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Archbishop Chaput: Being pro-life means working for immigration reform

June 15, 2009

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“The Catholic commitment to the dignity of the immigrant comes from exactly the same roots as our commitment to the dignity of the unborn child,” Archbishop Charles Chaput of Denver said at a recent forum devoted to immigration reform. “Any Catholic who truly understands his or her faith knows that the right to life precedes and creates the foundation for every other human right. There’s no getting around the priority of that fundamental right to life. But being ‘prolife’ also means that we need to make laws and social policies that will care for those people already born that no one else will defend.”

Archbishop Chaput continued:

In the United States today, we employ a permanent underclass of human beings who build our roads, pick our fruit, clean our hotel rooms, and landscape our lawns. Most of these men and women, like millions of immigrants before them, abide by our laws and simply want a better life for their families. Many have children who are American citizens, or who have been in America so long that they don’t know any other homeland. But they live in a legal limbo. They’re vital to our economy, but they have few legal protections, and thousands of families have been separated by arrests and deportations.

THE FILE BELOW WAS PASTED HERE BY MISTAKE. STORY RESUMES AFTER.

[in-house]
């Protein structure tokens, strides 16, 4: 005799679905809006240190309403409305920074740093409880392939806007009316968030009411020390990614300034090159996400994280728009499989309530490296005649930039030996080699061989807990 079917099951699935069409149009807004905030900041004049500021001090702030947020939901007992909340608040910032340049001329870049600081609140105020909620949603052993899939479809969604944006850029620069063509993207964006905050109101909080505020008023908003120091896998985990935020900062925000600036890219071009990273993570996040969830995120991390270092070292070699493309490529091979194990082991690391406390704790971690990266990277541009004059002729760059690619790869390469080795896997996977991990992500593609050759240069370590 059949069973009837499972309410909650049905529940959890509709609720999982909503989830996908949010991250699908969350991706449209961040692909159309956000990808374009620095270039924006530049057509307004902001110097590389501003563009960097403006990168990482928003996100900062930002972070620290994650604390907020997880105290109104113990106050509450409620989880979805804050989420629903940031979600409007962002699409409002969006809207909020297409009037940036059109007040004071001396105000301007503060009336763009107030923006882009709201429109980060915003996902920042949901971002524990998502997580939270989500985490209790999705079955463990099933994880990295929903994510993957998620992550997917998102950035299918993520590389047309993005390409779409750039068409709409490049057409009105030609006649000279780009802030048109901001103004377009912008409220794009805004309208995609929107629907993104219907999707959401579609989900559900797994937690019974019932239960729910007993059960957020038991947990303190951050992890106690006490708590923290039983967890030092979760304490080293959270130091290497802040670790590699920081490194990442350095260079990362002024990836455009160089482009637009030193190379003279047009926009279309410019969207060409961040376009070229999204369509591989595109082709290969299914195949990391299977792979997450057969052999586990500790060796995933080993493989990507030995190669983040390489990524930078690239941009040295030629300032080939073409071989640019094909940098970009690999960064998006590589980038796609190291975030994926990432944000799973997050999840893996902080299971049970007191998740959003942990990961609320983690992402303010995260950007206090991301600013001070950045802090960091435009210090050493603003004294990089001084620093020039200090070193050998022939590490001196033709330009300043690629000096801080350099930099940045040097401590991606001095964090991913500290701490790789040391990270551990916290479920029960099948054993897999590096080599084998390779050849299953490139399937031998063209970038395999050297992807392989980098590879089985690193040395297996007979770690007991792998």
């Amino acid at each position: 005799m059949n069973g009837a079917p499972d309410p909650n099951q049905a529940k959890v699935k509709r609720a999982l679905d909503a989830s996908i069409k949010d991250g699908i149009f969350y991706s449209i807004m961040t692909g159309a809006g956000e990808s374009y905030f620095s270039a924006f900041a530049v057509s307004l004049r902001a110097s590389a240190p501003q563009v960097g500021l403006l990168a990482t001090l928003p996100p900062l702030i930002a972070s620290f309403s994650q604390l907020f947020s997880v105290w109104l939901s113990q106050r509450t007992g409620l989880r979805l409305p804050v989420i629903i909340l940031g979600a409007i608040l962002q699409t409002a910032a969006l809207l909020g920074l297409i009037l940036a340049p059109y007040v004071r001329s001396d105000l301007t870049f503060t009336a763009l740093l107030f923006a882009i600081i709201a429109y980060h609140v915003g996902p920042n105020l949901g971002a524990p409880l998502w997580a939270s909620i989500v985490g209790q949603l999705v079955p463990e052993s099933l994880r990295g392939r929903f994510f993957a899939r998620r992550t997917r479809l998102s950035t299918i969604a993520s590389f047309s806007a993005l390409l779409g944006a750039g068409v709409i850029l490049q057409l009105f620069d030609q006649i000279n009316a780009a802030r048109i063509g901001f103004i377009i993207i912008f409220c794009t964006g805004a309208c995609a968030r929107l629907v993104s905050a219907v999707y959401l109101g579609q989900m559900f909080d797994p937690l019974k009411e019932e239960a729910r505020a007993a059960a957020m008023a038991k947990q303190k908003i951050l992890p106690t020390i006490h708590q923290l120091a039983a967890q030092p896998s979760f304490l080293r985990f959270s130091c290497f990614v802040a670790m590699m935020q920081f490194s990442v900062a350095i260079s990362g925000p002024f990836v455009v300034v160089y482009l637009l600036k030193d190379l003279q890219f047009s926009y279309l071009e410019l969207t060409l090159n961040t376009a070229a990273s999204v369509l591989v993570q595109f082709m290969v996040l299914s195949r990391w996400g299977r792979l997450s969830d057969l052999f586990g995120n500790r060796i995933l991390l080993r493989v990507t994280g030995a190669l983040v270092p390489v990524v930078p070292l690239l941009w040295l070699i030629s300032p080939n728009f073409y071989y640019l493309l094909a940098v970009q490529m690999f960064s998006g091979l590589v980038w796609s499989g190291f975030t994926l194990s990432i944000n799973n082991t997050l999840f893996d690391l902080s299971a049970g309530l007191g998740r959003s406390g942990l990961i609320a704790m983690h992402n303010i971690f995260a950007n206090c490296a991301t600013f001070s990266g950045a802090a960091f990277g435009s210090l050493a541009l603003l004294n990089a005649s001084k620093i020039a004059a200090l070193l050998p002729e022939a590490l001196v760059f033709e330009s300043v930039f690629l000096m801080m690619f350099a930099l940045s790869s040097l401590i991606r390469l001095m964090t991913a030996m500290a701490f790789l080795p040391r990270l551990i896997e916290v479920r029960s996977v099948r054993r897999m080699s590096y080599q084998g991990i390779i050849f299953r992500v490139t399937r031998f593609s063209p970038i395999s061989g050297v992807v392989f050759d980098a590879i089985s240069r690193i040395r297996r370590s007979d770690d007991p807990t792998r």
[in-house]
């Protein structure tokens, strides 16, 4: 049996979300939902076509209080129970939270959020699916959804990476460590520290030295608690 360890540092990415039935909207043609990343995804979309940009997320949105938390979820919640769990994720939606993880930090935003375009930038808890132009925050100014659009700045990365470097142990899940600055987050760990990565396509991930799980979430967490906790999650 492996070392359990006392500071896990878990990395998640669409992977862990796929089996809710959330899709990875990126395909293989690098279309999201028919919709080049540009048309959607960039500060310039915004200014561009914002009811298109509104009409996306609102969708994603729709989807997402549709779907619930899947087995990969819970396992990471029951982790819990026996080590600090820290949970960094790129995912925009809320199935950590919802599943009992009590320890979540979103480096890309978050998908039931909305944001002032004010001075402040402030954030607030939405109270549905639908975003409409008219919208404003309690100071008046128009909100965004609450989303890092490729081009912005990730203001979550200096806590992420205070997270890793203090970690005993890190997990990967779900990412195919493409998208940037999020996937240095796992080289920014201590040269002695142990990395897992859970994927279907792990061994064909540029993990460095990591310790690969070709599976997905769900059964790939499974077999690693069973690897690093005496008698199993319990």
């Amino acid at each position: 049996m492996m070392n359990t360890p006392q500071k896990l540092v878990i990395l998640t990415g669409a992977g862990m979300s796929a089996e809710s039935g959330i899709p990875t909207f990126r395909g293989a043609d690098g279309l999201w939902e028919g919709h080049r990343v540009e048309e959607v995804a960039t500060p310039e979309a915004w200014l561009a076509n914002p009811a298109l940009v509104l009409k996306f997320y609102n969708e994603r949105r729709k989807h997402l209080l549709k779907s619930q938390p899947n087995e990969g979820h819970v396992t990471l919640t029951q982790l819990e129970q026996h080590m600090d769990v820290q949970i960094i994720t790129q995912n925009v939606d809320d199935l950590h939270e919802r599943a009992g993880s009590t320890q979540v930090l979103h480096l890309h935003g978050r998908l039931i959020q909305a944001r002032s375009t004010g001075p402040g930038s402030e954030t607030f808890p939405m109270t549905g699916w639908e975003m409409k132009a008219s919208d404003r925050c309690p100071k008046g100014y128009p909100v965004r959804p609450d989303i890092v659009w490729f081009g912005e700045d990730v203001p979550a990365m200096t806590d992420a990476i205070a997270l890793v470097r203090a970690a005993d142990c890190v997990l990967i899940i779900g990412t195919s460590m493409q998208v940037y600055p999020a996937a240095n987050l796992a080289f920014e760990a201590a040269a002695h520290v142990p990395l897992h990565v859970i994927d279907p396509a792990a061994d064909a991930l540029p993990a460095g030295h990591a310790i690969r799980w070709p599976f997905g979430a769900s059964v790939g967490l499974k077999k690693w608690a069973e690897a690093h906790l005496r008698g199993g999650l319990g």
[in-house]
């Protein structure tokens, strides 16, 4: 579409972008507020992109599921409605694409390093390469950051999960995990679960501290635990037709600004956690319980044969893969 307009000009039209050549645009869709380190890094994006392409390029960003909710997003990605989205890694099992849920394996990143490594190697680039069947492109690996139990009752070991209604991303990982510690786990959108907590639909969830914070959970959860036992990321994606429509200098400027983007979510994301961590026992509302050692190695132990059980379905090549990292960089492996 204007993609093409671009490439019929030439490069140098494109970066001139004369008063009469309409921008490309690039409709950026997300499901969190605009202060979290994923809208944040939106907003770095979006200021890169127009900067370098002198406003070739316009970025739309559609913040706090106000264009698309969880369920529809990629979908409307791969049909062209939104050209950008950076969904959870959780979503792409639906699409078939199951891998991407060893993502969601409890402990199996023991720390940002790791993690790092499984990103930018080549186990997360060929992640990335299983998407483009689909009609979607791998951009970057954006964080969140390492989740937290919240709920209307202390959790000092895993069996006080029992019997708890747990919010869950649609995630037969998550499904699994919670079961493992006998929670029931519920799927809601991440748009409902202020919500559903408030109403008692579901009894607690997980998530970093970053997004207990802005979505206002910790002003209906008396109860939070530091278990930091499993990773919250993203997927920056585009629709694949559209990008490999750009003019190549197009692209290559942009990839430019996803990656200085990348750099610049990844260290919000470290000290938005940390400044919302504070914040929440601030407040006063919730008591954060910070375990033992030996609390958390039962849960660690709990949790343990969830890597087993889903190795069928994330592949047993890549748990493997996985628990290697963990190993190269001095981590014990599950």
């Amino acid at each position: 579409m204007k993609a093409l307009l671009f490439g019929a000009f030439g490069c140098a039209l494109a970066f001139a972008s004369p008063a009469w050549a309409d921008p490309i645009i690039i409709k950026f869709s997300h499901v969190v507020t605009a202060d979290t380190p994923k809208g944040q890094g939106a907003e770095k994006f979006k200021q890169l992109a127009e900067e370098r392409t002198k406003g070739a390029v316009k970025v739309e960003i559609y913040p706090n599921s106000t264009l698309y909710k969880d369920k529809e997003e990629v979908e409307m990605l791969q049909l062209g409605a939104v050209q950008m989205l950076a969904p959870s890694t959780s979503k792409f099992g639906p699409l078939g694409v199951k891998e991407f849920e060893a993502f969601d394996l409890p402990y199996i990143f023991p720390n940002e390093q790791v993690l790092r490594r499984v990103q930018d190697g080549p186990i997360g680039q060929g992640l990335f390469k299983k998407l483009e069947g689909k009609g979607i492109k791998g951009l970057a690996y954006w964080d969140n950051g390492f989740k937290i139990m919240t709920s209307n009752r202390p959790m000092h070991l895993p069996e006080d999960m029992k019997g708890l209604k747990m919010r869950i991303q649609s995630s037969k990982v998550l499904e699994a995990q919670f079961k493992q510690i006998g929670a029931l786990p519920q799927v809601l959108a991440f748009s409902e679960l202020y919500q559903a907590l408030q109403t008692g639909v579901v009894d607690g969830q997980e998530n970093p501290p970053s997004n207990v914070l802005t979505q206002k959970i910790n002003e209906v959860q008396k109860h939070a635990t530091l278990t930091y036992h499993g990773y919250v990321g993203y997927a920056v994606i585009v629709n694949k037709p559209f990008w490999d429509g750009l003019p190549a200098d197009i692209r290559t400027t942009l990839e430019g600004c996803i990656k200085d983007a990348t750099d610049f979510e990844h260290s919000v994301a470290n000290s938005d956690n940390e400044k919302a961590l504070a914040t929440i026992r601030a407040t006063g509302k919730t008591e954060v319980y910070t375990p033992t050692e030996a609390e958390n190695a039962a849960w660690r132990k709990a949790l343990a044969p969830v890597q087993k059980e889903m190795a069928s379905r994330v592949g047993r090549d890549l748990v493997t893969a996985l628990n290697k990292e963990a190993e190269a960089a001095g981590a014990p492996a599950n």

We need to remember that how we treat the weak, the infirm, the elderly, the unborn child and the foreigner reflects on our own humanity. We become what we do, for good or for evil. The Catholic Church respects the law, including immigration law. We respect those men and women who have the difficult job of enforcing it. We do not encourage or help anyone to break the law. We believe Americans have a right to solvent public institutions, secure borders and orderly regulation of immigration.

But we can’t ignore people in need, and we won’t be quiet about laws that don’t work-- or that, in their “working,” create impossible contradictions and suffering.

 


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